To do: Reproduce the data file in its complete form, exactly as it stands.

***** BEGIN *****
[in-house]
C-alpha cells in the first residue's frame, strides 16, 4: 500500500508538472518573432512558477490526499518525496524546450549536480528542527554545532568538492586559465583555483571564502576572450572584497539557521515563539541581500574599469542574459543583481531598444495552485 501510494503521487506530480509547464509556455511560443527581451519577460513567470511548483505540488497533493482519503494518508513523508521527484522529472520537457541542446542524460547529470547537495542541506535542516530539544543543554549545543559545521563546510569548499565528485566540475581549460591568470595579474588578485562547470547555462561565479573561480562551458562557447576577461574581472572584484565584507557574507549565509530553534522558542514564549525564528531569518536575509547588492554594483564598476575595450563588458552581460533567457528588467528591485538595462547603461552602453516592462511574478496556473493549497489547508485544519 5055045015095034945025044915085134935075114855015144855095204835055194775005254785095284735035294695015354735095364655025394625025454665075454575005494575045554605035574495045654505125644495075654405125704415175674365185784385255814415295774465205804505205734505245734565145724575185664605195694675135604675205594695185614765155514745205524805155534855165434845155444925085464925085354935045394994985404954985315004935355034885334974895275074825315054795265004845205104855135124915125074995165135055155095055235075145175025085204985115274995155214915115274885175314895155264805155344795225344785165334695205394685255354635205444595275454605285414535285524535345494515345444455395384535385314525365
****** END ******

[in-house]
C-alpha cells in the first residue's frame, strides 16, 4: 500500500508538472518573432512558477490526499518525496524546450549536480528542527554545532568538492586559465583555483571564502576572450572584497539557521515563539541581500574599469542574459543583481531598444495552485 501510494503521487506530480509547464509556455511560443527581451519577460513567470511548483505540488497533493482519503494518508513523508521527484522529472520537457541542446542524460547529470547537495542541506535542516530539544543543554549545543559545521563546510569548499565528485566540475581549460591568470595579474588578485562547470547555462561565479573561480562551458562557447576577461574581472572584484565584507557574507549565509530553534522558542514564549525564528531569518536575509547588492554594483564598476575595450563588458552581460533567457528588467528591485538595462547603461552602453516592462511574478496556473493549497489547508485544519 5055045015095034945025044915085134935075114855015144855095204835055194775005254785095284735035294695015354735095364655025394625025454665075454575005494575045554605035574495045654505125644495075654405125704415175674365185784385255814415295774465205804505205734505245734565145724575185664605195694675135604675205594695185614765155514745205524805155534855165434845155444925085464925085354935045394994985404954985315004935355034885334974895275074825315054795265004845205104855135124915125074995165135055155095055235075145175025085204985115274995155214915115274885175314895155264805155344795225344785165334695205394685255354635205444595275454605285414535285524535345494515345444455395384535385314525365